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UBC Theses and Dissertations

Risk management strategies for intercultural factors in global software development MacGregor, Eve

Abstract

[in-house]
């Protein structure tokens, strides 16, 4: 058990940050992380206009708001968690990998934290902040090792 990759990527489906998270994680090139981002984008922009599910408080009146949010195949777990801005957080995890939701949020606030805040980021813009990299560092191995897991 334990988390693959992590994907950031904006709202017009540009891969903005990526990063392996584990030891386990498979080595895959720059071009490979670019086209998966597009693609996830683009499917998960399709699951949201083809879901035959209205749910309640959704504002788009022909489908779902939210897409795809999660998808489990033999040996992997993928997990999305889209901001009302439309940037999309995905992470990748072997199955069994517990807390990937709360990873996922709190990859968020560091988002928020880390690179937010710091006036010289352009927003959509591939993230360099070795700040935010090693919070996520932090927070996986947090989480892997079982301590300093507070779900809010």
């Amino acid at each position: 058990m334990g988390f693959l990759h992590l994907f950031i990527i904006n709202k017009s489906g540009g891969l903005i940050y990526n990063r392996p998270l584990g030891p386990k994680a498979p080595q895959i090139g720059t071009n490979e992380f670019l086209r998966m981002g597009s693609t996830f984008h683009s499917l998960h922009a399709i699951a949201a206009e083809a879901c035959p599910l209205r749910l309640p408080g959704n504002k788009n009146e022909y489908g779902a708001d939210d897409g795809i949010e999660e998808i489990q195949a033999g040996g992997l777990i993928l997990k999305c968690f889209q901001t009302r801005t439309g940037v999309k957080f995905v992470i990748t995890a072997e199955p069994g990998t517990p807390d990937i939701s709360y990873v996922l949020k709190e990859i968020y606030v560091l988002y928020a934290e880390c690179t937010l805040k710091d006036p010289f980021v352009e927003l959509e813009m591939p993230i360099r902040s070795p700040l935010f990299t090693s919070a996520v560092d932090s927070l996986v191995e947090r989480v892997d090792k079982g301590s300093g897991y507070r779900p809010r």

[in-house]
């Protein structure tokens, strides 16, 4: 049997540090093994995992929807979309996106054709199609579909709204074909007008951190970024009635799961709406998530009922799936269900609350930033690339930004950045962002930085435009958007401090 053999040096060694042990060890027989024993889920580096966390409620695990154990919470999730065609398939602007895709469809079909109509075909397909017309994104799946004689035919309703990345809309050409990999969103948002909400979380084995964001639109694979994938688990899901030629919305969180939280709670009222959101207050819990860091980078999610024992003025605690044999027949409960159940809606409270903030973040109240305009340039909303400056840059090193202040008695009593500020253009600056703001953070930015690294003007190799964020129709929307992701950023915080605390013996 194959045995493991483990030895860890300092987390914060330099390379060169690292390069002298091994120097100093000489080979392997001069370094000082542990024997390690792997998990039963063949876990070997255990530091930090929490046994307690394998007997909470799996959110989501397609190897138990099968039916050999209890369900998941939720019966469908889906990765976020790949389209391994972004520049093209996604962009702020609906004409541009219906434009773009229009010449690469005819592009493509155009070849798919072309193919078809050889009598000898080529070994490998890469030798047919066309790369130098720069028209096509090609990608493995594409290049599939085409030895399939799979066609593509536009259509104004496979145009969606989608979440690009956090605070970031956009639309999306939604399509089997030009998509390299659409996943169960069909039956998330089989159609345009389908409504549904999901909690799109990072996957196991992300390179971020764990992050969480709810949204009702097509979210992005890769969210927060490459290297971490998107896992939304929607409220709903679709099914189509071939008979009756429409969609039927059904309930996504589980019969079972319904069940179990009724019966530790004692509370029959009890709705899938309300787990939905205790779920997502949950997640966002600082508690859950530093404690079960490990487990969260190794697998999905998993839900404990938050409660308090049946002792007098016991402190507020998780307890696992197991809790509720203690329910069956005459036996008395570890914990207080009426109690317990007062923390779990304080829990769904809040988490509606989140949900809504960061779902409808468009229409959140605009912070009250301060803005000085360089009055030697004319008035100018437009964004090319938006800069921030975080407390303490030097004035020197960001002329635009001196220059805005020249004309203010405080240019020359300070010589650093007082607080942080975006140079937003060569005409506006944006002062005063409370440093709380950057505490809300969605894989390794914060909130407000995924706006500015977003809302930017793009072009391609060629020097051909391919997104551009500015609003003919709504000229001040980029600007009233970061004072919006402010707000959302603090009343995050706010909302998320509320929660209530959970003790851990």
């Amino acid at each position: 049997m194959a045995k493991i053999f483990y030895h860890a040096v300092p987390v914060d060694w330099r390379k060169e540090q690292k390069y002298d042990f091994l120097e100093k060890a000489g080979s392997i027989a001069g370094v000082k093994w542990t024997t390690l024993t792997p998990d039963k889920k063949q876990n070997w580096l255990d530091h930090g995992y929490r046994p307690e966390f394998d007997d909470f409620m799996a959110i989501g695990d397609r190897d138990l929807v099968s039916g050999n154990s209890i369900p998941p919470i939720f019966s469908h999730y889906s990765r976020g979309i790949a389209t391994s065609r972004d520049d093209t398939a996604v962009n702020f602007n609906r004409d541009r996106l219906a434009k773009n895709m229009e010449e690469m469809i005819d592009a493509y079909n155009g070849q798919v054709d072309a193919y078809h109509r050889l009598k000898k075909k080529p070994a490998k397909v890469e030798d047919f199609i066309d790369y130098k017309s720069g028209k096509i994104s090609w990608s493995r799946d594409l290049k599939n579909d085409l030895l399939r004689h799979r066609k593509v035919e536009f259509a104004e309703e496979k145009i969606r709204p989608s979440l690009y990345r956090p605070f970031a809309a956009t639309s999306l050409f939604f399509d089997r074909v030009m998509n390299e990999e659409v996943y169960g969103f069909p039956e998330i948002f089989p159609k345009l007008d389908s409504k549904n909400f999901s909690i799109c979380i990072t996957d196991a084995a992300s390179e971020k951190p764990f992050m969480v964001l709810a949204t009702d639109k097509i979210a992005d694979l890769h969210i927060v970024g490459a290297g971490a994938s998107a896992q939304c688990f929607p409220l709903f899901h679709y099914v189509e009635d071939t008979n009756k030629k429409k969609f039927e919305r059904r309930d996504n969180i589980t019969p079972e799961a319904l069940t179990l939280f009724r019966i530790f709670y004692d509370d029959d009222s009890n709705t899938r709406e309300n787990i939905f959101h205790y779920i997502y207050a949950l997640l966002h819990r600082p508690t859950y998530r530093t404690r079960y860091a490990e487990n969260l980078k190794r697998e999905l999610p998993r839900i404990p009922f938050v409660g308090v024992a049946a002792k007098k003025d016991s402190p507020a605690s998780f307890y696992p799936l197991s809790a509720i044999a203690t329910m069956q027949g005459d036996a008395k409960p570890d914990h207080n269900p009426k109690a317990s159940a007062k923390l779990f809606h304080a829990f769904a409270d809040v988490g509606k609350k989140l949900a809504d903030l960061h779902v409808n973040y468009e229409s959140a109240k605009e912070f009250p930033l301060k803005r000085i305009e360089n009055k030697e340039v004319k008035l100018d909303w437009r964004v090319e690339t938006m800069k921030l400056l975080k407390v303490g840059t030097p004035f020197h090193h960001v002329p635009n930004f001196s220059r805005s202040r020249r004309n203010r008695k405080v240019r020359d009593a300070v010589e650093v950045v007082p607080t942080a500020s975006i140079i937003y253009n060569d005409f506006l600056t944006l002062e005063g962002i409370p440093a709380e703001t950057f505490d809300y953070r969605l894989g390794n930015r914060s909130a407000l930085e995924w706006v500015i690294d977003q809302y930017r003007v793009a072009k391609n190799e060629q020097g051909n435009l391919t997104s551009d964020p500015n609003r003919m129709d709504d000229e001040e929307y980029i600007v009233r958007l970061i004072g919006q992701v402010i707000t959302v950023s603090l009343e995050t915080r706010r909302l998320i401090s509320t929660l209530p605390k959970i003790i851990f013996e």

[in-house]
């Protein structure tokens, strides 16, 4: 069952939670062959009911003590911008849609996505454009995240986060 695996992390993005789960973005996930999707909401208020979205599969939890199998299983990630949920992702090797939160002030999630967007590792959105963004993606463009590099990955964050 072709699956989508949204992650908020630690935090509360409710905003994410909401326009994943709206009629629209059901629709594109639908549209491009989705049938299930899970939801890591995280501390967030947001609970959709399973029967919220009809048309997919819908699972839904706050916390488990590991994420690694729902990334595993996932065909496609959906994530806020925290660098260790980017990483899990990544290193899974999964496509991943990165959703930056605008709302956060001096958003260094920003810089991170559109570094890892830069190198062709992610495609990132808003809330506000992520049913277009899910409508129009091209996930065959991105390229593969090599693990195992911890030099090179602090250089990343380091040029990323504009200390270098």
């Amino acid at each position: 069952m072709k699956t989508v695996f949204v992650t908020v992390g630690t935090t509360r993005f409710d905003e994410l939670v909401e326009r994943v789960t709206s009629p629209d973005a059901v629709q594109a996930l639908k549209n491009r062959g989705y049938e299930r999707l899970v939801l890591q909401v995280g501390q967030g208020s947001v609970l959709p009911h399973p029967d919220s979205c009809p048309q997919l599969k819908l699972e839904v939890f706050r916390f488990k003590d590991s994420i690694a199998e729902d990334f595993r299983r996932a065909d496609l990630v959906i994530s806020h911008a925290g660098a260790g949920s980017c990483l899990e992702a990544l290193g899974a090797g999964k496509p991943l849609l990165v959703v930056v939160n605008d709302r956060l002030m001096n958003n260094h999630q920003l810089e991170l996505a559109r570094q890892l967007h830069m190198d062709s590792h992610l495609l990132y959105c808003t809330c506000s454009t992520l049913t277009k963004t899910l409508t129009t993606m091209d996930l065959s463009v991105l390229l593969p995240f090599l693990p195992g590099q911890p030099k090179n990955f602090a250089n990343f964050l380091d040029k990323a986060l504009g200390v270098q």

More and more development effort is spread across the globe in a variety of project configurations. In order to effectively manage these projects software project risk analysis must be expanded to include factors that are unique to projects that span distances, time zones and national and organizational cultures. This thesis describes a qualitative exploratory case study within a company that was initially outsourcing to a software house in India and later moved that development to an offshore office in China. This case is one of several that were part of a multi-pronged research effort exploring the effects of culture in a Global Software Development (GSD) environment. The interview questions explored the day-to-day work process of project personnel through a detailed conversation about their daily work life and their opinions about how the project went or was going. The analysis of participant interviews took a Grounded Theory approach. This thesis explores the issue of risks related to culture from two perspectives; a top-down approach wherein the literature in sociology and anthropology give insight into the concept of culture and into socio-cultural models and a bottom-up approach whereby the case study results are synthesized into practical recommendations. The results are two-fold. The first is a set of propositions that are useful for the identification and planning phases of risk management. The second is a summary of the risks encountered in the case under study along with associated strategies and the sociocultural model concepts and indices that are related.

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